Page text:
As a result, a qualitative polymer prototype was produced having weight of 13 g – ten times lighter than the original.

I found the sentence above on the internet . Would it be correct if I use with instead of having ? And are “having///with” same in the sentence above and the sentence below ?

Seats are produced with///having a weight of 12 kg. Otherwise there may be risk of breakage.

  • It's idiomatically "natural" to include the article (a) before weight / size / length / etc. of [some value], regardless of whether you introduce that noun phrase using with or having (both of which are fine here). – FumbleFingers Jan 31 '20 at 13:59

No. It's better to use "with a" instead of "having" in the top sentence. "With" on its own is incorrect, according to Grammarly:

An article (a, an, or the) is a type of determiner. Possessive adjectives (my, his, our), possessive nouns (Joe’s, mother’s), and quantifiers (each, every) are also determiners. Single countable nouns usually require a determiner.

Since "weight" is a single countable noun, it's best to put an article in front of it when using "with" or "having".

This often happens when someone is attempting to reduce the number of words in their work. For example, I made this up, which is grammatically incorrect but still understandable:

Grab key. Go to car. Unlock with third button. Open door. Get in car. Close door.

Your second sentence is fine; it doesn't matter if you use "having a" or "with a", though I would recommend "with a" because more people will understand it.

  • I think it's a bit of a stretch to recast Grammarly's Single countable nouns usually require a determiner as "With" on its own is incorrect. It's just idiomatically more common to include the article (but becoming less so with "having" over recent decades). – FumbleFingers Jan 31 '20 at 14:14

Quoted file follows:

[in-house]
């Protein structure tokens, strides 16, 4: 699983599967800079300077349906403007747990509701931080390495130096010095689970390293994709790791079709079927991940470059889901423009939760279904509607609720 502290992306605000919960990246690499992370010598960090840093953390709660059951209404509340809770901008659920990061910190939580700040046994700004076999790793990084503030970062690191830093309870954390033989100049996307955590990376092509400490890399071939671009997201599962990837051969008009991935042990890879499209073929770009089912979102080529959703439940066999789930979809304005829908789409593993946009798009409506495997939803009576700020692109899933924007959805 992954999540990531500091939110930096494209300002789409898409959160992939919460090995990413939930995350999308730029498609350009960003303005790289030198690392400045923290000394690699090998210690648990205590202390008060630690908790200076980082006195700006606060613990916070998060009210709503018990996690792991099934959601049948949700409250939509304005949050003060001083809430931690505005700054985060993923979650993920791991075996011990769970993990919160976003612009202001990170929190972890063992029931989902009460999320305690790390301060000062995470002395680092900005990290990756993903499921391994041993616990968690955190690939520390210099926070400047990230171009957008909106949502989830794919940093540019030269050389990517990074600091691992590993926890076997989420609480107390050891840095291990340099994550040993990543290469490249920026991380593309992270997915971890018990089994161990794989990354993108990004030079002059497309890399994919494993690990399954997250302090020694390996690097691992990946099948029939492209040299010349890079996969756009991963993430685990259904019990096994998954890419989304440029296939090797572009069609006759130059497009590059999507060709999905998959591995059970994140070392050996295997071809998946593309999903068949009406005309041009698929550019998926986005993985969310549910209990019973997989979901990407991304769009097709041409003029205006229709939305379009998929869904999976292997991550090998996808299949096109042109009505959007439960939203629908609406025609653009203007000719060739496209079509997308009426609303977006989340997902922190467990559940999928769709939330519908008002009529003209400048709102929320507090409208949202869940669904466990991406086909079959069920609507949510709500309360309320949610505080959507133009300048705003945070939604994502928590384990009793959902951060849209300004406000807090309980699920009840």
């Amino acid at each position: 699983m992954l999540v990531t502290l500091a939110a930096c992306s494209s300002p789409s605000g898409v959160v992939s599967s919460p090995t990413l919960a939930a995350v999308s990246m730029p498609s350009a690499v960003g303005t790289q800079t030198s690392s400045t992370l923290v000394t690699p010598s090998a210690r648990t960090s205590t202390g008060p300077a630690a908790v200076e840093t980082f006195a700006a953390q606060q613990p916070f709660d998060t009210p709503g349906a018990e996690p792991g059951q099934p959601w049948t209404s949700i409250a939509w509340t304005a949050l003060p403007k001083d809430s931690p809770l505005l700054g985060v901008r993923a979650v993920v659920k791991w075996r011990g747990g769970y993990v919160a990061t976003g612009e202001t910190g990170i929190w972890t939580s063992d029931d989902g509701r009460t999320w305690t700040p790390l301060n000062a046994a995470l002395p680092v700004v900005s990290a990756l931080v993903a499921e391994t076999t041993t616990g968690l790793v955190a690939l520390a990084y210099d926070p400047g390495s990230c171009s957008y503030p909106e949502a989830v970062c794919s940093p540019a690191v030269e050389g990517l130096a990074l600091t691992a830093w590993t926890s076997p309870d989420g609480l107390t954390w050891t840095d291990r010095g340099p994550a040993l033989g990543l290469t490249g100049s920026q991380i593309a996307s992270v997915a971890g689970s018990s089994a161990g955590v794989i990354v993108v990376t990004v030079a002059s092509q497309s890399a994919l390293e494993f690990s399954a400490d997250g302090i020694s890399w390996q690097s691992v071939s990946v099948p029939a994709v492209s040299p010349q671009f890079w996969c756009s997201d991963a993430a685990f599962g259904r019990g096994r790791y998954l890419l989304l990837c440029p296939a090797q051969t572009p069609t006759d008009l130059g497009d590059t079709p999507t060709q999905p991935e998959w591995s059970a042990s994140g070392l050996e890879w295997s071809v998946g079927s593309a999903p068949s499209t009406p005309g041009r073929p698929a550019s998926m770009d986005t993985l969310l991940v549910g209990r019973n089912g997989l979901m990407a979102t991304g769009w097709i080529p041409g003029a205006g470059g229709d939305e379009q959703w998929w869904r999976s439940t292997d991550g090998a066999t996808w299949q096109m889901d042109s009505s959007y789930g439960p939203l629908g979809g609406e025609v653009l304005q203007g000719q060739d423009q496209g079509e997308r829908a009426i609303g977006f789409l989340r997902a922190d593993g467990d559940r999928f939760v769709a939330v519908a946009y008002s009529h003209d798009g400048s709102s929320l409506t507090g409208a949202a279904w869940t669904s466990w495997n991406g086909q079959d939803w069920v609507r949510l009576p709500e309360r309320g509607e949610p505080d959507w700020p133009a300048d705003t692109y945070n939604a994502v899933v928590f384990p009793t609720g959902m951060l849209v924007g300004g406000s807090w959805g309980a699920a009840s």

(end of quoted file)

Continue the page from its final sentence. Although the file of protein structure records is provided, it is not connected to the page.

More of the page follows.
• Yes, but this is usually because people are talking in a more concise manner to get their point across simply. It's not grammatically correct, and so shouldn't be stated as such. – Corsaka Jan 31 '20 at 14:16
  • 1
    Well, if you define "grammatical" as meaning "consistent with Latin-based principles as determined by Victorian pedants", I guess that's probably true. But I'd rather define it as "accurately reflecting actual usage", which changes by region and over time. – FumbleFingers Jan 31 '20 at 14:19
  • I'll be happy to edit my answer when the usage of "having" gets closer (on that graph) to the usage of "having a". – Corsaka Jan 31 '20 at 14:21
  • I'm not substantially disagreeing with your answer here - just saying there's effectively a continuum stretching from "ungrammatical / non-idiomatic" through to "idiomatic / natural / grammatical" (within which "grammatical" and "idiomatic" aren't always the same thing, especially not for all speakers in all contexts). – FumbleFingers Jan 31 '20 at 14:29

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